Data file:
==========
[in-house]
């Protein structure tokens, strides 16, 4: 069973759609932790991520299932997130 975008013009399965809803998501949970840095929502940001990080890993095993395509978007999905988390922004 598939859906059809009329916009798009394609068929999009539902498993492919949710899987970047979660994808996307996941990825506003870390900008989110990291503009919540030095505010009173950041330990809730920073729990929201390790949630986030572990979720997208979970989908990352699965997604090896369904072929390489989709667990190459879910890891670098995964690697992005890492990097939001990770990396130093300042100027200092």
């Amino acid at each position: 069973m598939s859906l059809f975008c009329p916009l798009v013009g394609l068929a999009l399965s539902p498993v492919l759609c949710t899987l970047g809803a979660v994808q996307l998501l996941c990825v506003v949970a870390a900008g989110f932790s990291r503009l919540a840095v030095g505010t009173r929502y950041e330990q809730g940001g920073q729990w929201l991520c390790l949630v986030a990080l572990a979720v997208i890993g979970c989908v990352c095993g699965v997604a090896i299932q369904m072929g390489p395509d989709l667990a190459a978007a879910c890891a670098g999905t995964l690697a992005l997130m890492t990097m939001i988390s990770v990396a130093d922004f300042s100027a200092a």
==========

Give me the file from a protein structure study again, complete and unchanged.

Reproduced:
[in-house]
């Protein structure tokens, strides 16, 4: 069973759609932790991520299932997130 975008013009399965809803998501949970840095929502940001990080890993095993395509978007999905988390922004 598939859906059809009329916009798009394609068929999009539902498993492919949710899987970047979660994808996307996941990825506003870390900008989110990291503009919540030095505010009173950041330990809730920073729990929201390790949630986030572990979720997208979970989908990352699965997604090896369904072929390489989709667990190459879910890891670098995964690697992005890492990097939001990770990396130093300042100027200092």
């Amino acid at each position: 069973m598939s859906l059809f975008c009329p916009l798009v013009g394609l068929a999009l399965s539902p498993v492919l759609c949710t899987l970047g809803a979660v994808q996307l998501l996941c990825v506003v949970a870390a900008g989110f932790s990291r503009l919540a840095v030095g505010t009173r929502y950041e330990q809730g940001g920073q729990w929201l991520c390790l949630v986030a990080l572990a979720v997208i890993g979970c989908v990352c095993g699965v997604a090896i299932q369904m072929g390489p395509d989709l667990a190459a978007a879910c890891a670098g999905t995964l690697a992005l997130m890492t990097m939001i988390s990770v990396a130093d922004f300042s100027a200092a």